Market processes drive companies like Google, Facebook, telecom providers, and ISPs to balance privacy with other consumer interests. Whether their practices are satisfactory or not, equally powerful threats to privacy lurk in more obscure corners of the technology world. One such corner is the market for biometric technologies and identity cards. The dominant player in that market these days is L-1 Identity Solutions.
A leading biometric technology company, L-1 was formed from the combination of Viisage Technology and Identix in 2006. It has grown through a series of acquisitions, including Integrated Biometric Technology, SecuriMetrics, Iridian, SpecTal, ComnetiX, McClendon, and Advanced Concepts, Inc. L-1 is heavily leveraged into the government identity business, with nearly $100 million in federal contracts last year.
L-1 is the number two manufacturer of state driver’s licenses and identification cards in the United States. Among other things, its driver license Web page touts its role in “laying the foundation for the use of face recognition technology.” It is interesting to learn that this foundation is being laid.
More evidence of L-1’s thinking is on display in a brochure it hosts on its Web site entitled “Identity Solutions for the REAL ID Act.” REAL ID is the moribund U.S. national ID law. The cover features an attractive woman’s face with her driver license data superimposed over it. Joining her name, address, height, and eye color, are her place of birth, her political affiliation, and her race.
The REAL ID Act regulations issued by the Department of Homeland Security allow states to put race in the “machine readable zone” of licenses. Each time people were identified using these cards, their racial background could join other data in collections of information about their movements, purchases, and interactions. Political party is a new one — but stranger things have happened — and the inclusion of place of birth on a license would quickly destroy that obscure information’s role as a “security question” when people call their bankers. But what matters is that L-1 appears not to have these privacy and security issues in mind as it promotes its products to driver licensing officials.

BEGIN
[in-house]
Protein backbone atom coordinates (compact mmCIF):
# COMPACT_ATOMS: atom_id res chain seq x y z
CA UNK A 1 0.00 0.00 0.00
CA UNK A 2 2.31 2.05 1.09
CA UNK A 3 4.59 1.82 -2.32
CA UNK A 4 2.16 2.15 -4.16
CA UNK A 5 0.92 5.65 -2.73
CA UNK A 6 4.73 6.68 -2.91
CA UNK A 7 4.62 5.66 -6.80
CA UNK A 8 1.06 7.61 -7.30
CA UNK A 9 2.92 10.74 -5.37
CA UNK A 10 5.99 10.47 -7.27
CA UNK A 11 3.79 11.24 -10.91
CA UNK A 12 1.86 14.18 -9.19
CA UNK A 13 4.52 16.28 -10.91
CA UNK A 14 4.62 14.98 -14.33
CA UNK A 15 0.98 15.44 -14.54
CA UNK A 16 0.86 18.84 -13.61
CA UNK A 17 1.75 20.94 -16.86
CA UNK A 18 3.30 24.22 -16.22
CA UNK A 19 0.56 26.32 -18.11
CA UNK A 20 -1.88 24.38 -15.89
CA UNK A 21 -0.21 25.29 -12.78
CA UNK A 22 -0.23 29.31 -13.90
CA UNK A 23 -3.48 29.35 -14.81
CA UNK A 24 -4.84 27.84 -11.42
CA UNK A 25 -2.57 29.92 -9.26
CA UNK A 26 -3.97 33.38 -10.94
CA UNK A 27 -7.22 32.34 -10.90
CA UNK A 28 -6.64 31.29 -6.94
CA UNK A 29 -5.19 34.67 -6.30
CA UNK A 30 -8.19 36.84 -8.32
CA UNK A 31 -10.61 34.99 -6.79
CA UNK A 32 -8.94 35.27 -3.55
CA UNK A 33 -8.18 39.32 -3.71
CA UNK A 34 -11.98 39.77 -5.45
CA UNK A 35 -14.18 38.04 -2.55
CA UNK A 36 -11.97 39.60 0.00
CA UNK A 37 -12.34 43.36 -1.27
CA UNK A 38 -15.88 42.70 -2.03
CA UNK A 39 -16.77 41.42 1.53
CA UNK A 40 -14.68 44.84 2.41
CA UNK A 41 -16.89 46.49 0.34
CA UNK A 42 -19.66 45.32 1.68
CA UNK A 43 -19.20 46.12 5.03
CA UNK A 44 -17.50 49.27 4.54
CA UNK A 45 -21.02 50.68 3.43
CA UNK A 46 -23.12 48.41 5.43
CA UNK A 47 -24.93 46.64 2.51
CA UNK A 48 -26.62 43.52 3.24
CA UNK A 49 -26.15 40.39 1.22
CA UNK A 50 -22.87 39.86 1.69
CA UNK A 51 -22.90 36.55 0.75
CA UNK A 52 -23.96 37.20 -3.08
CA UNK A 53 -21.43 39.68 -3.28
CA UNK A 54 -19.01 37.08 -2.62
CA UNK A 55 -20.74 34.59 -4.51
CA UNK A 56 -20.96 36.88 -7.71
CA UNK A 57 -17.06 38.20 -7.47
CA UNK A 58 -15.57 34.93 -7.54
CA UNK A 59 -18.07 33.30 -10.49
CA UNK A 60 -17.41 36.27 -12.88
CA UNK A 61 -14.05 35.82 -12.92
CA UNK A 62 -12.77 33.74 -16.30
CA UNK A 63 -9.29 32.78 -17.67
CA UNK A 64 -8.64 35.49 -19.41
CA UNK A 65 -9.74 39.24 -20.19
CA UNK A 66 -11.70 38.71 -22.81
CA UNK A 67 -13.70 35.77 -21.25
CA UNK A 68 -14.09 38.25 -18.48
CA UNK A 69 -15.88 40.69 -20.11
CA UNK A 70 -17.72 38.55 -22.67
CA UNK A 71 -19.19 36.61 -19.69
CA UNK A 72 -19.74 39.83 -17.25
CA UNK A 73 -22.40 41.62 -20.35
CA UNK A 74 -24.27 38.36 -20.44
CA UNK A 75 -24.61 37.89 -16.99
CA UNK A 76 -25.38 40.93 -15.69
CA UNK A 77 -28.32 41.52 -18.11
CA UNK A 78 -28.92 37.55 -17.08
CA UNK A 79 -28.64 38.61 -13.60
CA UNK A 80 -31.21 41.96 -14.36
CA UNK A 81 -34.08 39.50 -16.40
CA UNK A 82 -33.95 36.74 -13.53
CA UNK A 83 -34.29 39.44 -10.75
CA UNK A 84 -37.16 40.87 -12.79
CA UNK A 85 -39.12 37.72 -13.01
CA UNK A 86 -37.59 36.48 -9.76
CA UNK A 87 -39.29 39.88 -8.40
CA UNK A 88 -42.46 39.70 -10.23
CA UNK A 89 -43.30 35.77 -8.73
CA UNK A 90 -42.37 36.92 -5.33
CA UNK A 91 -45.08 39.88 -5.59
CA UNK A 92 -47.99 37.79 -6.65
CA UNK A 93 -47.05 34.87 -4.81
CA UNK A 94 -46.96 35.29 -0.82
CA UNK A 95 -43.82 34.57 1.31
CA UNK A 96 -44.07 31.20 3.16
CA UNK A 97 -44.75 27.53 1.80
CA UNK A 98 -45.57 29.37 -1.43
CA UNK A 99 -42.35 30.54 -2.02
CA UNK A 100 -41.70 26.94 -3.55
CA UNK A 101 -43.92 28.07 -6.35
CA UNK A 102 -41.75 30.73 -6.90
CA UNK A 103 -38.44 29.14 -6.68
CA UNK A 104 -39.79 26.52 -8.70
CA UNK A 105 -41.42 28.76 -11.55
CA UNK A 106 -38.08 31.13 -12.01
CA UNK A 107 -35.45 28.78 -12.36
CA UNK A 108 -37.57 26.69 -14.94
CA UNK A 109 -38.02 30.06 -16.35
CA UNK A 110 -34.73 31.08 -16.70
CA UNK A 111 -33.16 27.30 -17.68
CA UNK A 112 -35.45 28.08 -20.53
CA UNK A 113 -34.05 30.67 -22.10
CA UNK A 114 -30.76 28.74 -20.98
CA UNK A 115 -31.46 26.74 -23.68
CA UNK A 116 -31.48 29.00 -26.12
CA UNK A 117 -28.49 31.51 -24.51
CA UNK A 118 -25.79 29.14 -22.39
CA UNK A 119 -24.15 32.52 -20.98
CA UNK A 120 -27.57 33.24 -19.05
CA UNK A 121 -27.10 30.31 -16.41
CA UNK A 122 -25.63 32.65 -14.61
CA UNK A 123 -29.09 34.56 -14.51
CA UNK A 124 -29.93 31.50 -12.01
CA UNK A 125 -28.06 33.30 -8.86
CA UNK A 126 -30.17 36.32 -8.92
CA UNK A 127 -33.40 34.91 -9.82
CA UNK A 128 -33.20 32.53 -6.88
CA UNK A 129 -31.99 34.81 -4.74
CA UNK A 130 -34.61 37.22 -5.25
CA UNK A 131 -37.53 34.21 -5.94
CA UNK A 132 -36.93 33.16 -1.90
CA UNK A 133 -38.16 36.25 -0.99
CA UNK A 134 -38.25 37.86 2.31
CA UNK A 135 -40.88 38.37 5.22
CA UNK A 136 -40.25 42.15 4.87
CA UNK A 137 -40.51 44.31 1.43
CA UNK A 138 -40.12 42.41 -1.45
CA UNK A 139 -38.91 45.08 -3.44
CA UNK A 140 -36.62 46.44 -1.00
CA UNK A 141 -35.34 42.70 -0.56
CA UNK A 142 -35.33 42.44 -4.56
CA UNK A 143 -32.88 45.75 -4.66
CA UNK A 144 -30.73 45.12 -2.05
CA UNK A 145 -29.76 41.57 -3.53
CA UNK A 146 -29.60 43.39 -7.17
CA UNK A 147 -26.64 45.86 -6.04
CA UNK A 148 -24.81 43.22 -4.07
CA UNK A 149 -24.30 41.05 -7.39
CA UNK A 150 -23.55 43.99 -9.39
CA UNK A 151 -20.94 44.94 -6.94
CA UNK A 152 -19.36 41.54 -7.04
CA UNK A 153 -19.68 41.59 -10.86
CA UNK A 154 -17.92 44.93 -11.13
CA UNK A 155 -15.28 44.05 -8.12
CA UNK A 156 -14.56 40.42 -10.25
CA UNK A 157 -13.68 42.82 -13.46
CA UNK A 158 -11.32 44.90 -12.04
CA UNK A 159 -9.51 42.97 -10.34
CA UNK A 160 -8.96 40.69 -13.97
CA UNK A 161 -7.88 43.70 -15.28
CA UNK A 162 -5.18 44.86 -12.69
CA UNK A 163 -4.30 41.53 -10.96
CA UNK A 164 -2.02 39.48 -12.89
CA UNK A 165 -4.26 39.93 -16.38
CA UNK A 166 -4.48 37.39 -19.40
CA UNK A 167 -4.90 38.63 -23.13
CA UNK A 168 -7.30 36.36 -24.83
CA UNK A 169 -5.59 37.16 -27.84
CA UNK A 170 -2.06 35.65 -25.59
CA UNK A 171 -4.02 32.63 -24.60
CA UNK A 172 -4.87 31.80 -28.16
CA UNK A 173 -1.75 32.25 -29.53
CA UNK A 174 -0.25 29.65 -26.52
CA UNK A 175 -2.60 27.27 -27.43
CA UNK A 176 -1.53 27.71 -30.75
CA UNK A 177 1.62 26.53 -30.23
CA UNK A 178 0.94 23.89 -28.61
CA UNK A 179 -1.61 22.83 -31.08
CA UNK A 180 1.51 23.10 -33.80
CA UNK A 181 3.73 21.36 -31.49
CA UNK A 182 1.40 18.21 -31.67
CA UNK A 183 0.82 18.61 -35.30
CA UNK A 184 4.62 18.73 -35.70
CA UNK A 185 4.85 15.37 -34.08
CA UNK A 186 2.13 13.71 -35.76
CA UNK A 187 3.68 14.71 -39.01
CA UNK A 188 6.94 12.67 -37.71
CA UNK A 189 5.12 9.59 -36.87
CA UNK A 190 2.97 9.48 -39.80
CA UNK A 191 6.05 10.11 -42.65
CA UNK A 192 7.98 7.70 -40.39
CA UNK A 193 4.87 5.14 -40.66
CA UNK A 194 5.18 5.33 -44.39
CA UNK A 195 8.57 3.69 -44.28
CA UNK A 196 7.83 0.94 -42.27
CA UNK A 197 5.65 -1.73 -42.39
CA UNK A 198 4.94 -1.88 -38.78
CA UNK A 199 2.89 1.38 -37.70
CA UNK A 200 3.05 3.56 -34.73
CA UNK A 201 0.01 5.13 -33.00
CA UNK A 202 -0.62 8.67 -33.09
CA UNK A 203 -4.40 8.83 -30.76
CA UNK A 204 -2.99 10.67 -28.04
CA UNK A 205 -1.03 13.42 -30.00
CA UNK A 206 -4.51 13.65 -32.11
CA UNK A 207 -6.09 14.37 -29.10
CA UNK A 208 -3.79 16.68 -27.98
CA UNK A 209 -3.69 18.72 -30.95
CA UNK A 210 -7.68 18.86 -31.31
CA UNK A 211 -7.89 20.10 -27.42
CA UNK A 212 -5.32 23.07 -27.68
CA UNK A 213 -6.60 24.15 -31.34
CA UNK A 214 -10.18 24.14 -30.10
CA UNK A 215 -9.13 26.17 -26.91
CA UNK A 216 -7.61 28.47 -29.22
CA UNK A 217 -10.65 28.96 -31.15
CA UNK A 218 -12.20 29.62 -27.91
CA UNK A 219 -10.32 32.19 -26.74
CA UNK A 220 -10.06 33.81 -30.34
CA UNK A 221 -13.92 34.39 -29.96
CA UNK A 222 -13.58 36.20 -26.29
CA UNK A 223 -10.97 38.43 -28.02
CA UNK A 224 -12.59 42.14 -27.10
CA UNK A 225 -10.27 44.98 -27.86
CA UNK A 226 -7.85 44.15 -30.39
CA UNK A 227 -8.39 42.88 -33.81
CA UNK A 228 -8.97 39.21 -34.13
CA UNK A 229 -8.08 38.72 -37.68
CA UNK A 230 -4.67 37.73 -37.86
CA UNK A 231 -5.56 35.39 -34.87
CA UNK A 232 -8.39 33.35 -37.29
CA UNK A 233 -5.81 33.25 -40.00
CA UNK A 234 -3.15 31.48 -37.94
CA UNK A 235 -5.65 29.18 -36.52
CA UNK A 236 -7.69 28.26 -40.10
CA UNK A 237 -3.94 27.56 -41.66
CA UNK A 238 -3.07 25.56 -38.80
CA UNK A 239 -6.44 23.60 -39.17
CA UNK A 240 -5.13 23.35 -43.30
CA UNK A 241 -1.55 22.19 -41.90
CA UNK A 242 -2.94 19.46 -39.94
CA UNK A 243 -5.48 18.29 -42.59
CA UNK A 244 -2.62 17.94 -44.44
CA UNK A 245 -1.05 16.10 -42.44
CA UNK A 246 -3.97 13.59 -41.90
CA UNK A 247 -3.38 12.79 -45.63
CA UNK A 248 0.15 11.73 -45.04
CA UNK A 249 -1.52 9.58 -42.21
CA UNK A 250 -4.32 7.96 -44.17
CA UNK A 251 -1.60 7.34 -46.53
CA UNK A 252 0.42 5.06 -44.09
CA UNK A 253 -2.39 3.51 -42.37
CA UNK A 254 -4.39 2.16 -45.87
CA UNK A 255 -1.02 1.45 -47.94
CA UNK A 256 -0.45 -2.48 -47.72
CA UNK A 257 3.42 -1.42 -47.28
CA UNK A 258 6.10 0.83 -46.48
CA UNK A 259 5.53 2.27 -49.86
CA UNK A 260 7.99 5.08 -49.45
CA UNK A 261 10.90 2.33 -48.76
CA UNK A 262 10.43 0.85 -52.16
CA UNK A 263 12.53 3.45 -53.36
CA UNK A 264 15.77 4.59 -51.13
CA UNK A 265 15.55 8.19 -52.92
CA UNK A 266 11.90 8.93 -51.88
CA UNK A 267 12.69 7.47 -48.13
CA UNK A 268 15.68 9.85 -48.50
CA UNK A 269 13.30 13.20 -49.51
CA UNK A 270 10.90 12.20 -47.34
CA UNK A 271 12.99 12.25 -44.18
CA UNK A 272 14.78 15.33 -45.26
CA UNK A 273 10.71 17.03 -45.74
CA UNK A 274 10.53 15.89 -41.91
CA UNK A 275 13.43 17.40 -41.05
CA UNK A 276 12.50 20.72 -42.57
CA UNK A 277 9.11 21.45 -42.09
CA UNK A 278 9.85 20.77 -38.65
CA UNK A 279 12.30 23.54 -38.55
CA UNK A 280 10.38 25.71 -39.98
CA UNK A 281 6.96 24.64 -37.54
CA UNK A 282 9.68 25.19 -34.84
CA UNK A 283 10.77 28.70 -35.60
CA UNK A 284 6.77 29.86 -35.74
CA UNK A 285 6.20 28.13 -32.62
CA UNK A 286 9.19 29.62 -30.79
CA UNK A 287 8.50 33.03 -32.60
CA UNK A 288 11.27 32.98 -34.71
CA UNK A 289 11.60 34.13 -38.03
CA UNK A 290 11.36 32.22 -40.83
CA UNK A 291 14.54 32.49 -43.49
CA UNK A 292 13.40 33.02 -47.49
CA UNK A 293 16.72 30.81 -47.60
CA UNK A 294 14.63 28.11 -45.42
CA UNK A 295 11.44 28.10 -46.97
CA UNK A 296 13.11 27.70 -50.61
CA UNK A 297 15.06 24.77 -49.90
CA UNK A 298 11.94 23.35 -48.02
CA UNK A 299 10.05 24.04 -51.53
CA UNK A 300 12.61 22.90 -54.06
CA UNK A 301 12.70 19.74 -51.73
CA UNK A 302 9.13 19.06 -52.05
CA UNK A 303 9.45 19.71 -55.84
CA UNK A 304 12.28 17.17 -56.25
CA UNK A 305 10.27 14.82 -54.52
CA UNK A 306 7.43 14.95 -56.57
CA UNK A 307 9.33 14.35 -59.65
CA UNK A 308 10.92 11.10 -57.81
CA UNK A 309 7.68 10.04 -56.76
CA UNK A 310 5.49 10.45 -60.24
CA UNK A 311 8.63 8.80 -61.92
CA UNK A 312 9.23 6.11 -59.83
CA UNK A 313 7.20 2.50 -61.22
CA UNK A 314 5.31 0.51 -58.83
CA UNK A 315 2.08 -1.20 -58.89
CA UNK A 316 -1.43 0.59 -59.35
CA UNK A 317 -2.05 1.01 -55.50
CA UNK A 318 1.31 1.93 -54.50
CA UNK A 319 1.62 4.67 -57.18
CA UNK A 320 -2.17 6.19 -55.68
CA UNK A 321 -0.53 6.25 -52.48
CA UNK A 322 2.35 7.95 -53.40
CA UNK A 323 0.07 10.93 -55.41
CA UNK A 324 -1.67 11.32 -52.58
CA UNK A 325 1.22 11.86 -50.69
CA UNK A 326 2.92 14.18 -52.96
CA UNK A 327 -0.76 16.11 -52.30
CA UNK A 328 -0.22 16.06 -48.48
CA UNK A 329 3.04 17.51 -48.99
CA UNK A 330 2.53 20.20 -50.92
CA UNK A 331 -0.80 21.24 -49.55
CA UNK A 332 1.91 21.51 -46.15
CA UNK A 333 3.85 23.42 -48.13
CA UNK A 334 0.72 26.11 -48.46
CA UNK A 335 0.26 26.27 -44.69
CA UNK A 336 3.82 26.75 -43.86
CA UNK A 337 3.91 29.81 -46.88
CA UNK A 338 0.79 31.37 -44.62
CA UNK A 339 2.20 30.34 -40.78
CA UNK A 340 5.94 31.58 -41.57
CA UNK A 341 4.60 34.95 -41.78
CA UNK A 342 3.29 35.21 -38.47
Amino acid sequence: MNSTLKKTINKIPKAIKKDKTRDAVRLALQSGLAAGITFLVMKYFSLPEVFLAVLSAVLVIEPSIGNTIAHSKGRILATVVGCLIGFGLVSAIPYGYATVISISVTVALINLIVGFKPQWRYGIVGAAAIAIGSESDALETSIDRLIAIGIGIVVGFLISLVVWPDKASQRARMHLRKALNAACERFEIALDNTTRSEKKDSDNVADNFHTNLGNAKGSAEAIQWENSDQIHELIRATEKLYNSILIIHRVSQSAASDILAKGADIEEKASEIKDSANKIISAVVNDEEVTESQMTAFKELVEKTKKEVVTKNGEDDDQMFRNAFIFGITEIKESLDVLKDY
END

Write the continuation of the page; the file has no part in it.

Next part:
L-1 now plans a merger with Digimarc ID Systems, the nation’s number one manufacturer of state identity cards and drivers’ licenses. The combined company will be a powerhouse in both advanced biometric technologies and driver licensing.
For its part, Digimarc has been very aggressive in promoting the REAL ID Act. The Digimarc website has an entire section dedicated to REAL ID, and the company spent $350,000 in the first half of 2007 on federal lobbying for the national ID law. It has also hosted conferences where state DMV bureaucrats trained up to promote REAL ID. Regrettably for Digimarc, Congress hasn’t funded REAL ID and not a single state complied with the May 11, 2008, deadline for implementation. Digimarc lost money in 2007.